Infidelity is increasing, and will continue to increase, so long as divines decline the means of conversion and persuasion which the Scriptures of the New Testament declare to be the only effectual means; so long as they have recourse to human reason and human learning only, in which they will always find opponents very powerful. The Lord opened the heart of Lydia,' and then she attended to the things that were spoken of Paul. The Lord opens the hearts of all men at some period of their lives; but the vanity of the world, the cares of gain, the pride of life, shut them again, and reject the Holy Ghost. It is the business of divines to dispose those who are thus unfortunate and unwise, to be ready to receive the divine guest, should he again knock at the door of their hearts ; but in doing this, they must preach the true gospel, which is not a system of mere human morality or philosophy, but the doctrine of grace.?

| Acts, xvi. 14.

? It must be taught mediatè per verbum, immediatè per spiritum.-"Mediately by the word ; immediately by the Spirit.”

SECTION V.

The true and only convincing Evidence of the Reli

gion of Christ, or the illumination of the Holy Ghost is offered to all.

From the eternal Fountain of light, both natural and spiritual, there streams a light 'which lighteth every one that cometh into the world. Whoever loves that which is good and just and true, and desires to act a virtuous part in his place allotted to him in this world, whether high or low, may be assured of the blessing of heaven, displaying itself not perhaps in worldly riches or honours, but in something infinitely more valuable,-a secret influence upon his heart and understanding, to direct his conduct, to improve his nature, and to lead him, though in the lowly vale, yet along the path of peace.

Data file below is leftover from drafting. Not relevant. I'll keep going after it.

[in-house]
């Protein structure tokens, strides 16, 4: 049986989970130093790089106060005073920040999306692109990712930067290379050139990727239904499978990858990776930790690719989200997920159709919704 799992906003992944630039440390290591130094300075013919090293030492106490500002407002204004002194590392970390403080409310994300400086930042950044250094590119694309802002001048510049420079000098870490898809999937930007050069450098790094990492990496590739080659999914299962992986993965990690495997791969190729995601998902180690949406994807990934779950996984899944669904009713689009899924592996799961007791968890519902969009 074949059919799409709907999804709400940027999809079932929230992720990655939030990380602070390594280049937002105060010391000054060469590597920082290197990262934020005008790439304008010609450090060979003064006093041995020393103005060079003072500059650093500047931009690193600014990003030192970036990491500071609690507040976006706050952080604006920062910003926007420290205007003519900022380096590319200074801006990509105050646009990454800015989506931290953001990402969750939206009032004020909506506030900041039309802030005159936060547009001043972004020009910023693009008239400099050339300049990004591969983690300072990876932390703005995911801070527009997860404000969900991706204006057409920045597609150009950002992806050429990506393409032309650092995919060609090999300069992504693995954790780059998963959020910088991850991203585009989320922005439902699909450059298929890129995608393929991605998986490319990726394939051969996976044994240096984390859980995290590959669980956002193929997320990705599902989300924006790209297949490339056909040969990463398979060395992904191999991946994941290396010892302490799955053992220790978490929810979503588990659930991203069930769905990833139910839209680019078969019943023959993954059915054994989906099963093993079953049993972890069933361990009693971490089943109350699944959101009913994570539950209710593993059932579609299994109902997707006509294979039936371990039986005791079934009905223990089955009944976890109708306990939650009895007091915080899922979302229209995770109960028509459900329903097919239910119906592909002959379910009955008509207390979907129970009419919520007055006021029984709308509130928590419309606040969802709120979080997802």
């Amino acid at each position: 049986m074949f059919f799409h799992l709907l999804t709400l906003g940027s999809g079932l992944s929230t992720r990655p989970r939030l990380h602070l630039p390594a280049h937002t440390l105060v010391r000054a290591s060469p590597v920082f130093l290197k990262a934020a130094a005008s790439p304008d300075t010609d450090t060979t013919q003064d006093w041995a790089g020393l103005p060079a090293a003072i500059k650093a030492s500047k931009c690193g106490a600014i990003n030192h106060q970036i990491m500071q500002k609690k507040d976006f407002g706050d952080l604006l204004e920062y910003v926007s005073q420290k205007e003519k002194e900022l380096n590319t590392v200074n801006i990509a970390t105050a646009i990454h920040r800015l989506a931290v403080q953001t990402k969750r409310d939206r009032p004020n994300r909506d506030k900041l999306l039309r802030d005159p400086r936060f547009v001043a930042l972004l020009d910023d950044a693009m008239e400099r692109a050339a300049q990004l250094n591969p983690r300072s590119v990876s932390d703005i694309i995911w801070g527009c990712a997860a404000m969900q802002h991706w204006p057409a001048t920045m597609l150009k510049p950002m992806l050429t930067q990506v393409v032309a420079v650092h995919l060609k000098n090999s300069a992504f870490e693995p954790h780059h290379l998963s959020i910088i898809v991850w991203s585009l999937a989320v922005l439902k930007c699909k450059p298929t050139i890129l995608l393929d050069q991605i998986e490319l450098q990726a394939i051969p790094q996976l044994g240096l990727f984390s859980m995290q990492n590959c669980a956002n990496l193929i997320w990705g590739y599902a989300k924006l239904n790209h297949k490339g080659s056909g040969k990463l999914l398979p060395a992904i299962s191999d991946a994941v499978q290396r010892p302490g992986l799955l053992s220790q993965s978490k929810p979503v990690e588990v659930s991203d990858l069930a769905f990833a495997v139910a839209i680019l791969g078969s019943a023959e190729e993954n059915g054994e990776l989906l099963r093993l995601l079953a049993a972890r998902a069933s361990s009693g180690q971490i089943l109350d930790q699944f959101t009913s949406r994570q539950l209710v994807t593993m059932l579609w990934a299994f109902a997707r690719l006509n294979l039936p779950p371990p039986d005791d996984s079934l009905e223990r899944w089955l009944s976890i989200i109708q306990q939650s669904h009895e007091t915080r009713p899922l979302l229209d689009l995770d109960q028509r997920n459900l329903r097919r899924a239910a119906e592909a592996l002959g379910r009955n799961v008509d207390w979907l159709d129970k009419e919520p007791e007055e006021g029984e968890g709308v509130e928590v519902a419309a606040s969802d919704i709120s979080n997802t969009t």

The nature of all men was depraved by the fall of Adam. The assistance of God's Holy Spirit was withdrawn. Christ came to restore that nature, and to bring down that assistance, and leave it as a gift, a legacy to all mankind after his departure.

'In Adam all die,' says St. Paul, “but in Christ shall all be made alive. That is, in Adam all die a spiritual death, or lose the Paraclete, the particle of the divine nature, which was bestowed on man on his creation; and in Christ all are made alive, spiritually alive, or rendered capable, if they do not voluntarily choose darkness rather than light, of the divine illumination of the Holy Ghost. The film is taken from the eyes of all, but the eyelids remain, which may be closed by voluntary connivance, or by wicked presumption.

I will pour out my Spirit upon all flesh.'' • The grace which bringeth salvation hath appeared unto all men. This is the light which lighteth every man that cometh into the world.' • It is his will, that all men should be saved, and come to the knowledge of the truth.'. *Christ came to save sinners; and we have before proved, both Jews and Gentiles, that they are all under sin.' ‘Come unto me all ye that labour and are heavy laden. He has propitiated for the sins of the whole world. His grace has been openly offered to all men in the gospel”

These passages, which no sophistry can elude, are sufficient to prove that the internal evidence of the gospel has a great advantage over the external, in the circumstance of its universality. All may be convinced by it who are willing. But can this be said of dry, logical, systematic testimonies, which require learning, sagacity, and time to be comprehended ? Such testimonies are fit for few, and appear unlikely to produce vital religion in any. They serve men to talk about, they furnish matter for logomachy; but they leave the heart unaffected. Neither Jesus Christ nor his apostles thought proper to address men systematically. And are critics, linguists, and logicians wiser than

| Joel, ii. 28.

2 1 Tim. ii. 4; i. 15; Rom. iii. 9; Matt. ii. 28; 1 John, ii. 2; Tit. ii. 2.

3 Huev yap yapıç alg II ANTAS EKKE XUTDi. Chrysostom in Joan. Hom.-“For grace indeed is poured out upon all.”